Chinatown, New York City

Much like Draper’s affections, the temperature blows hot and cold. Razor sharp in winter and suffocating in summer, thanks to the heat ricocheting off the pavement into the concrete jungle. Older apartments were never built to accommodate air-conditioners, so the units are haphazardly shoved into windows with the gaps patched up with plywood and other bits and bobs. This does little to block out the endless sirens or the cold in winter, and from about September to March, you’re often at the mercy of the building’s superintendent as to when the heat is turned on and at what temperature. Surrounded by water, Manhattan island has its own unique micro-climate and is incredibly humid; it’s hot and steamy and not in the lovers’ way.

Then there’s the subway, the most efficient way of getting around. It’s also the most uncomfortable. A cesspit. Perpetually tropical. Even when it’s freezing on the street, resulting in endless layering and unlayering of clothes in a tangle of coats, jumpers, scarves and mittens. There’s not a Manola in sight due to the endless stairs in this subterranean city connected by tunnels and bridges, often with no end in sight. On a side note, given my petite nature, I tend to resemble a bag lady with all those layers, with no hope of elevating my height in sensible sneakers.

Apart from the many rats scuttering along the tracks, I have another fear when using the subway. In some instances, the platforms are very narrow and I’m terrified of getting pushed over the edge as the crowd rushes by, and given my stature would anyone even notice? I’ve heard of this happening and sometimes not by gruesome accident, in fact, I almost witnessed it once post-accident in the Village.

Despite all this, and many other perils, the city is intoxicating. Nothing prepares you for those heart-stopping moments when you spy the Statue of Liberty commanding her empire. Or seeing the Empire State Building or Chrysler Building glistening as sun rays hit their pinnacles of power. Visiting the 9/11 memorial is devasting. People-watching is as entertaining as the jazz, stage productions, festivals and comedy shows. There are few things as iconic as wandering through Central Park or along the Highline, a former elevated train track weaving its way through the Meatpacking District. A pastrami on rye from Katz Diner will leave you longing for a bit of what she’s having.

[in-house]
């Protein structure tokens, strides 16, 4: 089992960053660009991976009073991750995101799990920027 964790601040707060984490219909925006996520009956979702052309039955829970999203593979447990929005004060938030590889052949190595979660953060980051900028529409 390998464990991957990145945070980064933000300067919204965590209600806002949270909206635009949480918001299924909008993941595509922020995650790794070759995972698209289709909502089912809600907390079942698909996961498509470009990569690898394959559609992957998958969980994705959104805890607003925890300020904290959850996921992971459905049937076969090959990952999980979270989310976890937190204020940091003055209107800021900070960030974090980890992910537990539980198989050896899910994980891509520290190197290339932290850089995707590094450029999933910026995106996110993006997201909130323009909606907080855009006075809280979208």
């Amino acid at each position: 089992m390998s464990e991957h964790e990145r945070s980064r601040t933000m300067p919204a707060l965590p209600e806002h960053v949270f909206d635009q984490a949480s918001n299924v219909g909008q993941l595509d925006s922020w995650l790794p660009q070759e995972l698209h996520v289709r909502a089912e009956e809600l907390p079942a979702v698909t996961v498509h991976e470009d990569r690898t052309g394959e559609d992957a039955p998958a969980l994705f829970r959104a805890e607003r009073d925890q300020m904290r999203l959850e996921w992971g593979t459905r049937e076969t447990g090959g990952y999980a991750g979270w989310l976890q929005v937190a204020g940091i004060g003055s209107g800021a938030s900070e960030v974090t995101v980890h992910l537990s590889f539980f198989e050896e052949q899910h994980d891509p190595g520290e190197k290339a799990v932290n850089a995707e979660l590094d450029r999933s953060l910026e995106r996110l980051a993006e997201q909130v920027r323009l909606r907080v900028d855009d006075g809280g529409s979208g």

I already miss the city’s energy as I write this, even though these words were penned while I was in my sleek apartment in Battery Park with a birds’ eye view into hundreds of surrounding apartments and souls. My only saving grace is that I live on the other side of the world. Unfortunately, or fortunately depending on my own New York state of mind, it’s not like I can slip between her sheets (and potentially catch bed bugs) on an insatiable whim.

Want to share in the love affair? Or maybe you’re hungry for what she’s having and some Jewish food in the Lower East Side or craving for a bit of peace in the city that never sleeps? Stay in touch by subscribing to Fluffy Towel today. Thank you and happy travels.